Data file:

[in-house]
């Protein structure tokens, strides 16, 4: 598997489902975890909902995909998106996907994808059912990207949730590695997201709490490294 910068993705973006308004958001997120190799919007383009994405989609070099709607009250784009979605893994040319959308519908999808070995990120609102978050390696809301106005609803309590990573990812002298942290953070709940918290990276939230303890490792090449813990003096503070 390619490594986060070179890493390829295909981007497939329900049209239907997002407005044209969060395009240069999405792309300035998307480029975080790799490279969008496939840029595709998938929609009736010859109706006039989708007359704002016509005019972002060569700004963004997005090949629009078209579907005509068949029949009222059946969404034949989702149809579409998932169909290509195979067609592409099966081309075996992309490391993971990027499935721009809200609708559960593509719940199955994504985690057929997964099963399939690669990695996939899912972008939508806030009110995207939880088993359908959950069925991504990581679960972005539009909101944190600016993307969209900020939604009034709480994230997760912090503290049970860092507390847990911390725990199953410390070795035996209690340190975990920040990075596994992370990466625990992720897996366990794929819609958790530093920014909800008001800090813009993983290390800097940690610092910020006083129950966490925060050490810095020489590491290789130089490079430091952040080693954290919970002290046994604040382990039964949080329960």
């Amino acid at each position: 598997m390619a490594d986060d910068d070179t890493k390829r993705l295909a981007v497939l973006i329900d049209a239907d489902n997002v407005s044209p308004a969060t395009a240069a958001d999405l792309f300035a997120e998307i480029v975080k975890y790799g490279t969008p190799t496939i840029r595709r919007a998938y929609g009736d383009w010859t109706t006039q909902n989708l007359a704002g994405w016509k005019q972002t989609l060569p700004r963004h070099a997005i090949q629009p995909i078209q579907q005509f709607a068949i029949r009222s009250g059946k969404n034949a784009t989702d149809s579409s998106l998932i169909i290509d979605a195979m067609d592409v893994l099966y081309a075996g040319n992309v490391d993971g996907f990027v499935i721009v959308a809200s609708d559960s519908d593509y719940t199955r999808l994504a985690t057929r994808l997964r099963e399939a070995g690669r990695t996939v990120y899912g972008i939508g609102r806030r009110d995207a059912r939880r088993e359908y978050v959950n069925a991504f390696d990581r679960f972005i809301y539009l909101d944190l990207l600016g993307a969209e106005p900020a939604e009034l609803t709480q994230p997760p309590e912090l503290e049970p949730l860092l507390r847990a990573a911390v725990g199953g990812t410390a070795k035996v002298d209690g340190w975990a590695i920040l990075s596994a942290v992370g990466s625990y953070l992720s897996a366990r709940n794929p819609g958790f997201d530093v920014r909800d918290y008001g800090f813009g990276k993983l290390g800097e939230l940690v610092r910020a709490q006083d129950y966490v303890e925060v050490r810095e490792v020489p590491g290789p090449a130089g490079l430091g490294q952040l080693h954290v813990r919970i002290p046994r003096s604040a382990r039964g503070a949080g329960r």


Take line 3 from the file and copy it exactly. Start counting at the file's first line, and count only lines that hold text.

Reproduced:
């Amino acid at each position: 598997m390619a490594d986060d910068d070179t890493k390829r993705l295909a981007v497939l973006i329900d049209a239907d489902n997002v407005s044209p308004a969060t395009a240069a958001d999405l792309f300035a997120e998307i480029v975080k975890y790799g490279t969008p190799t496939i840029r595709r919007a998938y929609g009736d383009w010859t109706t006039q909902n989708l007359a704002g994405w016509k005019q972002t989609l060569p700004r963004h070099a997005i090949q629009p995909i078209q579907q005509f709607a068949i029949r009222s009250g059946k969404n034949a784009t989702d149809s579409s998106l998932i169909i290509d979605a195979m067609d592409v893994l099966y081309a075996g040319n992309v490391d993971g996907f990027v499935i721009v959308a809200s609708d559960s519908d593509y719940t199955r999808l994504a985690t057929r994808l997964r099963e399939a070995g690669r990695t996939v990120y899912g972008i939508g609102r806030r009110d995207a059912r939880r088993e359908y978050v959950n069925a991504f390696d990581r679960f972005i809301y539009l909101d944190l990207l600016g993307a969209e106005p900020a939604e009034l609803t709480q994230p997760p309590e912090l503290e049970p949730l860092l507390r847990a990573a911390v725990g199953g990812t410390a070795k035996v002298d209690g340190w975990a590695i920040l990075s596994a942290v992370g990466s625990y953070l992720s897996a366990r709940n794929p819609g958790f997201d530093v920014r909800d918290y008001g800090f813009g990276k993983l290390g800097e939230l940690v610092r910020a709490q006083d129950y966490v303890e925060v050490r810095e490792v020489p590491g290789p090449a130089g490079l430091g490294q952040l080693h954290v813990r919970i002290p046994r003096s604040a382990r039964g503070a949080g329960r």